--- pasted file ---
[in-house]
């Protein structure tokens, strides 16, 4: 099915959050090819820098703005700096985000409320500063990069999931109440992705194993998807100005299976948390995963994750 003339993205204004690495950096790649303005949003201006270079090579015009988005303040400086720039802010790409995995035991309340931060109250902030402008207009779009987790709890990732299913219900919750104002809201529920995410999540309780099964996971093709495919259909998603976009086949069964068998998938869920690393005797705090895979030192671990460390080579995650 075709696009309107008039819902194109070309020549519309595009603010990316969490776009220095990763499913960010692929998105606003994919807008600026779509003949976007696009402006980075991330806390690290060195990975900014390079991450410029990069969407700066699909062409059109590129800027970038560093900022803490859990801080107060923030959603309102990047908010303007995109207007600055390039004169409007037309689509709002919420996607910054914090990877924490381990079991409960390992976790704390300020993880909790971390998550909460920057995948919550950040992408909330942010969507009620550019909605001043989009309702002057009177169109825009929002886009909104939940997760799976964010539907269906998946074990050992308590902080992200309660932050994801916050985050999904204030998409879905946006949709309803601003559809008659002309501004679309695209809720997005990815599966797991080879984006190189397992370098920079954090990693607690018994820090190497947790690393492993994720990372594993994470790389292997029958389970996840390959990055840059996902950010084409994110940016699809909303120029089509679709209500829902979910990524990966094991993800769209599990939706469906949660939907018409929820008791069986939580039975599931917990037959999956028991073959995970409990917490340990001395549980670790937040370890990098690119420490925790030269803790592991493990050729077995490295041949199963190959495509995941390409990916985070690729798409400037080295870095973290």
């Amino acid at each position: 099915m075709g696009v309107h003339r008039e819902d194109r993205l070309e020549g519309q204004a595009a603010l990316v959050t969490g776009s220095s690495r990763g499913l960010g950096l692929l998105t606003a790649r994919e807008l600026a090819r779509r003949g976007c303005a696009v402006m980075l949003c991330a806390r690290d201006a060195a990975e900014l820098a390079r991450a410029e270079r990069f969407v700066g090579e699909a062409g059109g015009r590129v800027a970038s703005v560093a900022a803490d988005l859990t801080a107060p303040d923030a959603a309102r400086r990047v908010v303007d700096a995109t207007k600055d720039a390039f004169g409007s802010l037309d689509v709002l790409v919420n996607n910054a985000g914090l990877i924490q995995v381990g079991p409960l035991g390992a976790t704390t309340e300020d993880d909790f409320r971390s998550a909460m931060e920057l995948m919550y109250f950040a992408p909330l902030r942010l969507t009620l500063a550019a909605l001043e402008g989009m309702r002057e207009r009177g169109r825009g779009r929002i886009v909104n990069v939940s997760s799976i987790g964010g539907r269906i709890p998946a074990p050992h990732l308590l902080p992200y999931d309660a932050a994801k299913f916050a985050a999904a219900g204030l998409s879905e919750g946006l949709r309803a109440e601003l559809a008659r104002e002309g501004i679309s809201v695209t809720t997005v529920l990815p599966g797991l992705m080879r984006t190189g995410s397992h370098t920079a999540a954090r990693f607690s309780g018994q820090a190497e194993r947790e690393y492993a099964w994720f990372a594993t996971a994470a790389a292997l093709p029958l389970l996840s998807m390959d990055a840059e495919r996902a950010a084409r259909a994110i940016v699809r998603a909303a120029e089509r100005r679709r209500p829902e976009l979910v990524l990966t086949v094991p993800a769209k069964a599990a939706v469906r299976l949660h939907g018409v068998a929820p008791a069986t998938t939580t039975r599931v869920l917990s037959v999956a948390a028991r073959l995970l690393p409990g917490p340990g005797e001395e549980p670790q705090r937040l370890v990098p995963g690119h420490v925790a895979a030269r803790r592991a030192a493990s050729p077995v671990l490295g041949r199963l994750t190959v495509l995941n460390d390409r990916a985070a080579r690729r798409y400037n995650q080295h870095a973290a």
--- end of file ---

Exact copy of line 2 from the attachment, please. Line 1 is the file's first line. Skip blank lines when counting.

């Protein structure tokens, strides 16, 4: 099915959050090819820098703005700096985000409320500063990069999931109440992705194993998807100005299976948390995963994750 003339993205204004690495950096790649303005949003201006270079090579015009988005303040400086720039802010790409995995035991309340931060109250902030402008207009779009987790709890990732299913219900919750104002809201529920995410999540309780099964996971093709495919259909998603976009086949069964068998998938869920690393005797705090895979030192671990460390080579995650 075709696009309107008039819902194109070309020549519309595009603010990316969490776009220095990763499913960010692929998105606003994919807008600026779509003949976007696009402006980075991330806390690290060195990975900014390079991450410029990069969407700066699909062409059109590129800027970038560093900022803490859990801080107060923030959603309102990047908010303007995109207007600055390039004169409007037309689509709002919420996607910054914090990877924490381990079991409960390992976790704390300020993880909790971390998550909460920057995948919550950040992408909330942010969507009620550019909605001043989009309702002057009177169109825009929002886009909104939940997760799976964010539907269906998946074990050992308590902080992200309660932050994801916050985050999904204030998409879905946006949709309803601003559809008659002309501004679309695209809720997005990815599966797991080879984006190189397992370098920079954090990693607690018994820090190497947790690393492993994720990372594993994470790389292997029958389970996840390959990055840059996902950010084409994110940016699809909303120029089509679709209500829902979910990524990966094991993800769209599990939706469906949660939907018409929820008791069986939580039975599931917990037959999956028991073959995970409990917490340990001395549980670790937040370890990098690119420490925790030269803790592991493990050729077995490295041949199963190959495509995941390409990916985070690729798409400037080295870095973290």